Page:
KANSAS CITY, Mo. — A group of analysts tried to persuade the cable faithful here that programmers shouldn’t be the focus of their fear and ire … Silicon Valley should be.
The panel, “Wall Street Update for Main Street MSOs,” was featured at The Independent Show, the annual confab for small and midsized cable operators hosted by the American Cable Association and the National Cable Television Cooperative.
Indeed, far from carping about increased programming costs, cable operators should feel good about their business. New digital entrants destroyed the newspaper, music and Yellow Pages businesses, but the cable industry has largely avoided the mass migration of subscribers and revenue to new digital entrants.
“This is the only industry to date that has been able to fight the onslaught of digital platforms, and so far no leakage,” said Laura Martin, a managing director at Needham & Co., noting that’s a testament to the collaborative relationship between cable operators and programmers. “If that fractures,” Martin added, “70% of gross revenue will disappear.”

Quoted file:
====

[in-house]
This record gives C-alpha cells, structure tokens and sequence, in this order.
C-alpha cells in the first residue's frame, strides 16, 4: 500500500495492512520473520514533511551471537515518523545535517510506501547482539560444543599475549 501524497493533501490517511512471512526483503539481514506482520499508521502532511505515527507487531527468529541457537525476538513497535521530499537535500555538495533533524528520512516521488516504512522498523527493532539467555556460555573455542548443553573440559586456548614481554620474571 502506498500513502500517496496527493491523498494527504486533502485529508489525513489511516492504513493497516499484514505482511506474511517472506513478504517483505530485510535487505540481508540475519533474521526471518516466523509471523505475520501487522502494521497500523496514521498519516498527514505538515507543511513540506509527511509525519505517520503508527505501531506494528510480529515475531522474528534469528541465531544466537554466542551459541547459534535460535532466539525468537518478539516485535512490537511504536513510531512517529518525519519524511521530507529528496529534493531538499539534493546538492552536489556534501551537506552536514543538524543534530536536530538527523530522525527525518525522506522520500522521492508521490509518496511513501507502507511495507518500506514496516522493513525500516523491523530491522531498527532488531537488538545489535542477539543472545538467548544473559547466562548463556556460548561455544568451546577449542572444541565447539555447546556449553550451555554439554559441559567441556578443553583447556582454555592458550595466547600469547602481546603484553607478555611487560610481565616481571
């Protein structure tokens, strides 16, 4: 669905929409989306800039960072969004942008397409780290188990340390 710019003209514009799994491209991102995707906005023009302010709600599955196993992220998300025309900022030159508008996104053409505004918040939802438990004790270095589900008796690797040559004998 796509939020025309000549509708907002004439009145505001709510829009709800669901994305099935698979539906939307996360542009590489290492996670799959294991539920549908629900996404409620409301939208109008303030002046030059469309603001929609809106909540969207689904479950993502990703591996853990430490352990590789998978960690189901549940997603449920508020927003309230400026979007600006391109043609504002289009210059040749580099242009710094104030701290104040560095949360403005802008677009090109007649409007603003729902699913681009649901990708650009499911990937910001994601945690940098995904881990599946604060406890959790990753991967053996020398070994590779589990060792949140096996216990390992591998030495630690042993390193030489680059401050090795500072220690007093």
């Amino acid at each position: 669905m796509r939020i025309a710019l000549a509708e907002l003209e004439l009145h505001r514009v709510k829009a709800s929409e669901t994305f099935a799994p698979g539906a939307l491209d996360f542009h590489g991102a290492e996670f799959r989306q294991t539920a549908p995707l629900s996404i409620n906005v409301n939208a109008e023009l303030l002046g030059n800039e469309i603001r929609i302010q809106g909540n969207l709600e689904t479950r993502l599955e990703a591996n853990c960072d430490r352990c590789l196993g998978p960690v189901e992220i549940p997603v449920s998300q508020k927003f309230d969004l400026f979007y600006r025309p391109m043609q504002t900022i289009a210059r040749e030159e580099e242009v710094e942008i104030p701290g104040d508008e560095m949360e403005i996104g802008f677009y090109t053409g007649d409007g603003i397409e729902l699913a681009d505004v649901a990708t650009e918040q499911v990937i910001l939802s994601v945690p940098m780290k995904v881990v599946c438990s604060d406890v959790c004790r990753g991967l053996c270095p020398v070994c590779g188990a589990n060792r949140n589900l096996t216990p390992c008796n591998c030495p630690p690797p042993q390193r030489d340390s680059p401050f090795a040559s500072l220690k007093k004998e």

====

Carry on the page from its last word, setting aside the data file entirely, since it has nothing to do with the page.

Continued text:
Overall viewing of TV content on more devices in the home is up, Martin said, which should provide more cover on price increases. In round numbers, cable’s $75 billion of subscription revenue, in addition to $75 billion in advertising revenue, is up roughly 20% over the past five years. Moreover, “All those consumers that are whining to you that they can’t possibly pay more money are paying another $3 billion to Netflix and another $1 billion in subscription fees.”
All disruption starts at the low end, where there’s no economics, and in time it moves up into the profit pool, Martin said. Google Fiber is “losing a fortune” trying to get cable to invest in higher speeds. “They want free access to fast speeds so they can innovate and deliver things over your pipes for free … They’re coming after you, and they have big teeth.”
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